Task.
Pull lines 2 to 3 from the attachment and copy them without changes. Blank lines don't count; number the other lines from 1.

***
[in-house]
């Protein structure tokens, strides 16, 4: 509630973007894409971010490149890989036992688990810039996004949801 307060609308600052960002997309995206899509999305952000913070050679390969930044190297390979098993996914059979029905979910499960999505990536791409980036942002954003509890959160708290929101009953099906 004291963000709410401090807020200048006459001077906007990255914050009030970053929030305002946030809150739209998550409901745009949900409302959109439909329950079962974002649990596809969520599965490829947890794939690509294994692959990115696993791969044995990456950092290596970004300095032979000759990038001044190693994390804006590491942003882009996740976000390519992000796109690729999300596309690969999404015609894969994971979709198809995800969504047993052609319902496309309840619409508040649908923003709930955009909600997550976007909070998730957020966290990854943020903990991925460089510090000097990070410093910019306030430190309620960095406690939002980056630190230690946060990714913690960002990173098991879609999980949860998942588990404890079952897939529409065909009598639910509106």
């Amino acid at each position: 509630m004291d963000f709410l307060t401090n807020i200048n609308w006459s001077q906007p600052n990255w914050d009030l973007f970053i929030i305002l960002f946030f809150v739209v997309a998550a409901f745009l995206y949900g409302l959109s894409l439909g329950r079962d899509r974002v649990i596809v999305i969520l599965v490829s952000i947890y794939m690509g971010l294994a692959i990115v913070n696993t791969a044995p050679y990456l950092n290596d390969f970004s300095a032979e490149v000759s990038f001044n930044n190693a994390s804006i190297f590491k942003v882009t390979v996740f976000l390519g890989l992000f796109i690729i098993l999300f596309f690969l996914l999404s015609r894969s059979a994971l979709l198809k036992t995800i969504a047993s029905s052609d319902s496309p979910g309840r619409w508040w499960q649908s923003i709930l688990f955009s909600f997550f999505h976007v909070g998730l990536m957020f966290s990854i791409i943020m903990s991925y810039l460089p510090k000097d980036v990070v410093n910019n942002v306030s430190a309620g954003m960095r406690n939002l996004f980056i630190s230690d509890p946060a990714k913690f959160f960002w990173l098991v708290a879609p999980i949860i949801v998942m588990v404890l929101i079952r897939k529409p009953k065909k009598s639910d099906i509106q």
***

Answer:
């Protein structure tokens, strides 16, 4: 509630973007894409971010490149890989036992688990810039996004949801 307060609308600052960002997309995206899509999305952000913070050679390969930044190297390979098993996914059979029905979910499960999505990536791409980036942002954003509890959160708290929101009953099906 004291963000709410401090807020200048006459001077906007990255914050009030970053929030305002946030809150739209998550409901745009949900409302959109439909329950079962974002649990596809969520599965490829947890794939690509294994692959990115696993791969044995990456950092290596970004300095032979000759990038001044190693994390804006590491942003882009996740976000390519992000796109690729999300596309690969999404015609894969994971979709198809995800969504047993052609319902496309309840619409508040649908923003709930955009909600997550976007909070998730957020966290990854943020903990991925460089510090000097990070410093910019306030430190309620960095406690939002980056630190230690946060990714913690960002990173098991879609999980949860998942588990404890079952897939529409065909009598639910509106």
């Amino acid at each position: 509630m004291d963000f709410l307060t401090n807020i200048n609308w006459s001077q906007p600052n990255w914050d009030l973007f970053i929030i305002l960002f946030f809150v739209v997309a998550a409901f745009l995206y949900g409302l959109s894409l439909g329950r079962d899509r974002v649990i596809v999305i969520l599965v490829s952000i947890y794939m690509g971010l294994a692959i990115v913070n696993t791969a044995p050679y990456l950092n290596d390969f970004s300095a032979e490149v000759s990038f001044n930044n190693a994390s804006i190297f590491k942003v882009t390979v996740f976000l390519g890989l992000f796109i690729i098993l999300f596309f690969l996914l999404s015609r894969s059979a994971l979709l198809k036992t995800i969504a047993s029905s052609d319902s496309p979910g309840r619409w508040w499960q649908s923003i709930l688990f955009s909600f997550f999505h976007v909070g998730l990536m957020f966290s990854i791409i943020m903990s991925y810039l460089p510090k000097d980036v990070v410093n910019n942002v306030s430190a309620g954003m960095r406690n939002l996004f980056i630190s230690d509890p946060a990714k913690f959160f960002w990173l098991v708290a879609p999980i949860i949801v998942m588990v404890l929101i079952r897939k529409p009953k065909k009598s639910d099906i509106q």